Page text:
The leader of the left party in Greece, Syriza, has been in London this week speaking to academics, political supporters and leading British politicians and trades unionists. Here Michael Burke reports on the economics seminar he attended that Tsipras spoke at last Thurdsay
There are 700,000 households in Greece that currently have no incomes at all, according to Alexis Tsipras the leader of the anti-austerity SYRIZA party, who has highlighted the disastrous economic and social consequences of austerity.
Speaking to a group of economists he said that there had been three different Memorandums of Understanding with the Troika of the EU, the IMF and European Central Bank and each one had failed. Once again, government revenues are well behind target in the first two months of 2013 and now the Troika are threatening to withhold funds as a result. In fact there will be an automatic process, where payment of bailout funds is only triggered if targets are met, yet which are set at unrealistic levels given the continued Depression.
But the Greek leader, whose party is currently running neck-and-neck in the polls with the main party of the right New Democracy, argued that austerity measures will be maintained and even deepened even though the impact on both the economy and government finances is evidently extremely negative. This is because, as Tsipras argues, ‘austerity represents interests. It is the means to an end, lowering living standards and wages’.
He highlighted the effect of the imminent planned privatisation of the postal savings and agricultural savings banks. Both banks are stable and profitable public sector banks yet the Troika demands they are privatised at knock-down prices. This will clearly widen the deficit as the profits from those banks are lost to the public sector. The purpose of these privatisations is not deficit-reduction, but to transfer their profits to the private sector.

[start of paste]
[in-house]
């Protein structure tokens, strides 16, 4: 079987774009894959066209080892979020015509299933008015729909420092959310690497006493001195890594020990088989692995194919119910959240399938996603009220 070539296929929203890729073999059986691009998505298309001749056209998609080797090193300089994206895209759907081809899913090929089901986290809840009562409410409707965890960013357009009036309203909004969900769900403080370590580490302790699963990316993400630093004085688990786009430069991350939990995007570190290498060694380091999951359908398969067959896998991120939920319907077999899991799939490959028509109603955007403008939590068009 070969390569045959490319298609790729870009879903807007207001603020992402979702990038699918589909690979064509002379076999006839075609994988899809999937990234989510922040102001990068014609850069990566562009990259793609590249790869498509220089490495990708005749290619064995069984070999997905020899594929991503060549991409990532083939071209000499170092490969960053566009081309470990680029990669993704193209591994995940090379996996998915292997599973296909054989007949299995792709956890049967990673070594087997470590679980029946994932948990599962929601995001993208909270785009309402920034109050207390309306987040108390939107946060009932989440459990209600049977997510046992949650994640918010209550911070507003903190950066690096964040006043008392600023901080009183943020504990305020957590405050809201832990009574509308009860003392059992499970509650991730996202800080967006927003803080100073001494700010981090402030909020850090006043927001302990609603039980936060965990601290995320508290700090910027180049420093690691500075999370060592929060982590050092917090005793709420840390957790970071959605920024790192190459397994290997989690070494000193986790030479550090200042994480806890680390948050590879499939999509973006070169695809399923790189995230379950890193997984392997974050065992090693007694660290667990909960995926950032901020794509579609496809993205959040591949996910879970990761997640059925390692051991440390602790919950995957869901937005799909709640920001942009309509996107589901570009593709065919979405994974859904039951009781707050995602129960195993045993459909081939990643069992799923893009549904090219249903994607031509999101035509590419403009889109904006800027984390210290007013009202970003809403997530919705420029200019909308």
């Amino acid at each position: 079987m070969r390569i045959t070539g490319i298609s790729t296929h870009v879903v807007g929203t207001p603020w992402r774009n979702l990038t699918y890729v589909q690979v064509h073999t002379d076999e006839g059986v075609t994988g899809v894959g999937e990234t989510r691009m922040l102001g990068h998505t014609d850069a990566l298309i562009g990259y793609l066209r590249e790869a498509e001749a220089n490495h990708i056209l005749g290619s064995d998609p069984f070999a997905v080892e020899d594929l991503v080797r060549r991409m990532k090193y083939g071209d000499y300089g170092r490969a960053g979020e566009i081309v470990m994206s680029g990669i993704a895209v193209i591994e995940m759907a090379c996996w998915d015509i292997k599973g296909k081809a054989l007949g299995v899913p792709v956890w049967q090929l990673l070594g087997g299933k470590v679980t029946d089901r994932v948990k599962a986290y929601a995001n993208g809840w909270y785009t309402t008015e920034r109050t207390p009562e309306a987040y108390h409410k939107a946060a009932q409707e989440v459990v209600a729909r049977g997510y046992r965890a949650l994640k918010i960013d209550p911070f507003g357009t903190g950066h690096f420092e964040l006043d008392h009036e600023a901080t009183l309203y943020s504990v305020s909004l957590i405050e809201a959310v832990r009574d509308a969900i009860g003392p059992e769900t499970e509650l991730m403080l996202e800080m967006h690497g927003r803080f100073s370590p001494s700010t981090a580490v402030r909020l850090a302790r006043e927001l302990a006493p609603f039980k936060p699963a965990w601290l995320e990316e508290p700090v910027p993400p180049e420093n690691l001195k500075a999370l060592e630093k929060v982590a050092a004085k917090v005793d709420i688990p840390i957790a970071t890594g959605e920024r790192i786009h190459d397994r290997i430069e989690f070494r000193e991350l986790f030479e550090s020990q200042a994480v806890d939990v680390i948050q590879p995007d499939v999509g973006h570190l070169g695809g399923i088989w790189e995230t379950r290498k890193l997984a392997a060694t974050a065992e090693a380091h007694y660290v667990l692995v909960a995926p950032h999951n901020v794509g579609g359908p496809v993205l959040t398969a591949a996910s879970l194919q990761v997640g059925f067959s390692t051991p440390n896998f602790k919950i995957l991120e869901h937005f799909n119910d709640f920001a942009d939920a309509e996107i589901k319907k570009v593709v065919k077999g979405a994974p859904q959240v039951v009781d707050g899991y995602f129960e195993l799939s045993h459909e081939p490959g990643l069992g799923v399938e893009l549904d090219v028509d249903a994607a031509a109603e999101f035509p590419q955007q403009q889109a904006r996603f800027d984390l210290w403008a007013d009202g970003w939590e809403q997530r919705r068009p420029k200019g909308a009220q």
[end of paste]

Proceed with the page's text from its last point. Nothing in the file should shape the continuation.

For SYRIZA the wider European context is crucial. The Greek Depression is only the most extreme example of a Europe-wide crisis, which is deepening and drawing in a growing number of countries and reaching into the ‘core’, like France. He argues that a Grexit, Greece exiting the Euro, is neither in the interests of the Greek population or the Euro. Non-membership of the Euro and large devaluation has brought no recovery only inflation to Britain.
But the interest of the core countries, especially Germany, in maintaining the Euro is also the basis for negotiation. Forcing an unsupportable burden on the Greek economy will only reinforce the centrifugal tendencies in the Euro, and threaten the single currency which benefits German businesses so much. Instead, it is the entire system of the EU and the operations of the single currency which need to be transformed, with investment leading to a Greek economic recovery and resolution of its banking crisis.
Europe is crucial in resolving the immediate effects of the debt crisis. In 2012 the Greek economy contracted by €14bn. Despite all the promises of debt restructuring and ‘haircuts’ for bondholders the level of debt interest payments increased to €15bn, more than the entire fall in GDP. It is therefore imperative that a full level of debt cancellation takes place and that the interest bill does not swallow up the economy. Internationally, this direct call on European governments to forgive debt would improve the position for workers and the poor in Greece, at the expense of bondholders, none of which are now ordinary pension or insurance funds outside Greece.
Tsipras also had an important warning on the political situation in Greece, particularly with the rise of the fascist Golden Dawn. He argued that they were a symptom of the economic crisis and that that their policies would continue it, while scapegoating immigrants and others. Confronting and defeating them was, he said, the biggest task facing his own party and all socialists and democrats.
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